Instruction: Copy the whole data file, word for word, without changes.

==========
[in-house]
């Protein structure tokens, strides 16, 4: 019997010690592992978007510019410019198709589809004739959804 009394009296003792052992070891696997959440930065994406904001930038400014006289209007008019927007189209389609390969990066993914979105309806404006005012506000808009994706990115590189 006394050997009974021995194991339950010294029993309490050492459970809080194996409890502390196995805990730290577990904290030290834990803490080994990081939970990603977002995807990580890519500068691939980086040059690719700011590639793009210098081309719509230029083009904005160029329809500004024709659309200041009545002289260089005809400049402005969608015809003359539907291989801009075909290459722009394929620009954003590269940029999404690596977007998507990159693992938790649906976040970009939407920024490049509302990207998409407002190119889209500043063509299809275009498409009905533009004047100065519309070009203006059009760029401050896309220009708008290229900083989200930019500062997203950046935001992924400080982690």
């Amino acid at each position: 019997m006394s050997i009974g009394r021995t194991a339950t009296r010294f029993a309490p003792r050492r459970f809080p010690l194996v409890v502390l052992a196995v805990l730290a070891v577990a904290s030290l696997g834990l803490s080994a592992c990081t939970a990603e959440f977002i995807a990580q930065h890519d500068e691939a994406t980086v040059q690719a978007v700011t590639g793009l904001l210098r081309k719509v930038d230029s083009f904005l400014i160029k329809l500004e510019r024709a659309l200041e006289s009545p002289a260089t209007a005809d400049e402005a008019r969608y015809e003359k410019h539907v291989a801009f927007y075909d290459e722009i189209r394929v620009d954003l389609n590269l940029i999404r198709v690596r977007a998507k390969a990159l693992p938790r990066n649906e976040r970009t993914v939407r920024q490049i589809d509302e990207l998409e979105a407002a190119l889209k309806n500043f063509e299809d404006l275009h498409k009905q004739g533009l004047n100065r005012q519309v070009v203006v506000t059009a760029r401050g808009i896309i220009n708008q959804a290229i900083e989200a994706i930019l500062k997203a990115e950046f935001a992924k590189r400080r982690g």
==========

[in-house]
């Protein structure tokens, strides 16, 4: 019997010690592992978007510019410019198709589809004739959804 009394009296003792052992070891696997959440930065994406904001930038400014006289209007008019927007189209389609390969990066993914979105309806404006005012506000808009994706990115590189 006394050997009974021995194991339950010294029993309490050492459970809080194996409890502390196995805990730290577990904290030290834990803490080994990081939970990603977002995807990580890519500068691939980086040059690719700011590639793009210098081309719509230029083009904005160029329809500004024709659309200041009545002289260089005809400049402005969608015809003359539907291989801009075909290459722009394929620009954003590269940029999404690596977007998507990159693992938790649906976040970009939407920024490049509302990207998409407002190119889209500043063509299809275009498409009905533009004047100065519309070009203006059009760029401050896309220009708008290229900083989200930019500062997203950046935001992924400080982690």
């Amino acid at each position: 019997m006394s050997i009974g009394r021995t194991a339950t009296r010294f029993a309490p003792r050492r459970f809080p010690l194996v409890v502390l052992a196995v805990l730290a070891v577990a904290s030290l696997g834990l803490s080994a592992c990081t939970a990603e959440f977002i995807a990580q930065h890519d500068e691939a994406t980086v040059q690719a978007v700011t590639g793009l904001l210098r081309k719509v930038d230029s083009f904005l400014i160029k329809l500004e510019r024709a659309l200041e006289s009545p002289a260089t209007a005809d400049e402005a008019r969608y015809e003359k410019h539907v291989a801009f927007y075909d290459e722009i189209r394929v620009d954003l389609n590269l940029i999404r198709v690596r977007a998507k390969a990159l693992p938790r990066n649906e976040r970009t993914v939407r920024q490049i589809d509302e990207l998409e979105a407002a190119l889209k309806n500043f063509e299809d404006l275009h498409k009905q004739g533009l004047n100065r005012q519309v070009v203006v506000t059009a760029r401050g808009i896309i220009n708008q959804a290229i900083e989200a994706i930019l500062k997203a990115e950046f935001a992924k590189r400080r982690g």